Whiletherehas been described what are at present consid'ered to he the preferred embodiment of the invention, it 'willbe understood that various modifications may be made therein, and it is intended to cover in the appended claims all such modifications as fall within the true spirit and scope of the invention.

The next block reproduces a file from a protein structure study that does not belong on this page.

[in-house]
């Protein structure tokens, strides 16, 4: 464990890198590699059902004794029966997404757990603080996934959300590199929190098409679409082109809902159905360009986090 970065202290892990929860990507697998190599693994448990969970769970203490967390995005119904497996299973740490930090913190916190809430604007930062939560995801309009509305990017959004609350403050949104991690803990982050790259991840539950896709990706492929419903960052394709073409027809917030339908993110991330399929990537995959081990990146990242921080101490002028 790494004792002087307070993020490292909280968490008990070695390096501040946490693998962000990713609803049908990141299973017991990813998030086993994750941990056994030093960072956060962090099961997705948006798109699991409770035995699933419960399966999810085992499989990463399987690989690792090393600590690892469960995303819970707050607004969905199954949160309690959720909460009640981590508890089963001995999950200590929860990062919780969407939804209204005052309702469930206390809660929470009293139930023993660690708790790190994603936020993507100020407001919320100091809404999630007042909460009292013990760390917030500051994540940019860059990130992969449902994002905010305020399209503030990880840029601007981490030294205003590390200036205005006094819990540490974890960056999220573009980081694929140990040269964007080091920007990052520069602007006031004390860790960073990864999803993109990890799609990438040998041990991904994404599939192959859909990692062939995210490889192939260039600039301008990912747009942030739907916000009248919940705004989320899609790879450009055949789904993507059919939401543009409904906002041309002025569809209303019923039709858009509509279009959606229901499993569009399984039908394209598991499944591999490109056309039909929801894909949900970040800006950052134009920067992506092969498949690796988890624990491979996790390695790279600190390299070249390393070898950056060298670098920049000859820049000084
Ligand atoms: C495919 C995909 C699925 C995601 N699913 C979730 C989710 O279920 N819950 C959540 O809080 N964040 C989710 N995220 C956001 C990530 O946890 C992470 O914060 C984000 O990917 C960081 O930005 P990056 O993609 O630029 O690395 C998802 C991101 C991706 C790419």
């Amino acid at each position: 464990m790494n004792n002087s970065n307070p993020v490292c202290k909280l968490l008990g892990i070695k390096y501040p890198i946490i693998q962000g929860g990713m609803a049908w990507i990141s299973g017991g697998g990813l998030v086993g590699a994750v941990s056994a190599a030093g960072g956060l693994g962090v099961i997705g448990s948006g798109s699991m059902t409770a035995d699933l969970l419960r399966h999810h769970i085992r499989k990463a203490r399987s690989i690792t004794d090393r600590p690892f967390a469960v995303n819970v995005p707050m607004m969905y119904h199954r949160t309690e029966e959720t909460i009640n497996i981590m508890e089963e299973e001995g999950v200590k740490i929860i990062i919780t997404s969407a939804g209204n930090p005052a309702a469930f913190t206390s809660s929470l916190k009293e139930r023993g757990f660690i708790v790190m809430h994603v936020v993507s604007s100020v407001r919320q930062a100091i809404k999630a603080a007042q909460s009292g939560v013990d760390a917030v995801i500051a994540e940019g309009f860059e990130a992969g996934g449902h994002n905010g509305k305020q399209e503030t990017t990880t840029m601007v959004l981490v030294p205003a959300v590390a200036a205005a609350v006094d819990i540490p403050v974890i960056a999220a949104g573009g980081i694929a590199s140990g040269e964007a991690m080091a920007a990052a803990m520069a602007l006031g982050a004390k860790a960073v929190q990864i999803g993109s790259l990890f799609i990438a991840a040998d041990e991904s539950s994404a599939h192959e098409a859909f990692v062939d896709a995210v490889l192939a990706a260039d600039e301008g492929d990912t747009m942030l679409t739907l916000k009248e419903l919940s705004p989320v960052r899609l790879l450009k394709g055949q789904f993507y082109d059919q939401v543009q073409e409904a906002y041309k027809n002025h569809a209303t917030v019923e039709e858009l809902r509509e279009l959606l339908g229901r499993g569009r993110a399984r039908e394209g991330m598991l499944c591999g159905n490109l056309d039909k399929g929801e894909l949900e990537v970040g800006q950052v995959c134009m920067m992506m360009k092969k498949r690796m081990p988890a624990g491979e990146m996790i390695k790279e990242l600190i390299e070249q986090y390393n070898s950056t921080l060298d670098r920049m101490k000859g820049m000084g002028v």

1. "In a washing machinehaving a tub to contain the articles to be washed, water inlet means for said tub, means lor'force ftilly circulating water throughout said tub for washing the articles therein, means for controlling drainage from said tub, and means for intermittently op'erat'ing'said means for establishing a sequence of filling, washing, and drainage periods; the improvement comprising a detergent dispenser having a plurality of cups to receive charges of detergent, each of said cups having passage means through which the'detergent charge thereof may "be evacuated into said tub, means for motuiting said detergent dispenser within said tub in a position exposing said cups to the entry of a volume of water to evacuate the detergent therefrom during a washing period; guard "means covering one of said cups, means'lor maintainingsaid guard means in covering position during a first washing period to prevent water from enteringsaid one cup in su'fiicient-quantities to remove any appreciable amount of detergent'therefrom; and means eiiective during .a quiescent period of said machine following said firstwashing'period to operatesaid guard means to expose "said one detergent cup for evacuation of its detergent charge into said "machine during a succeeding washing period.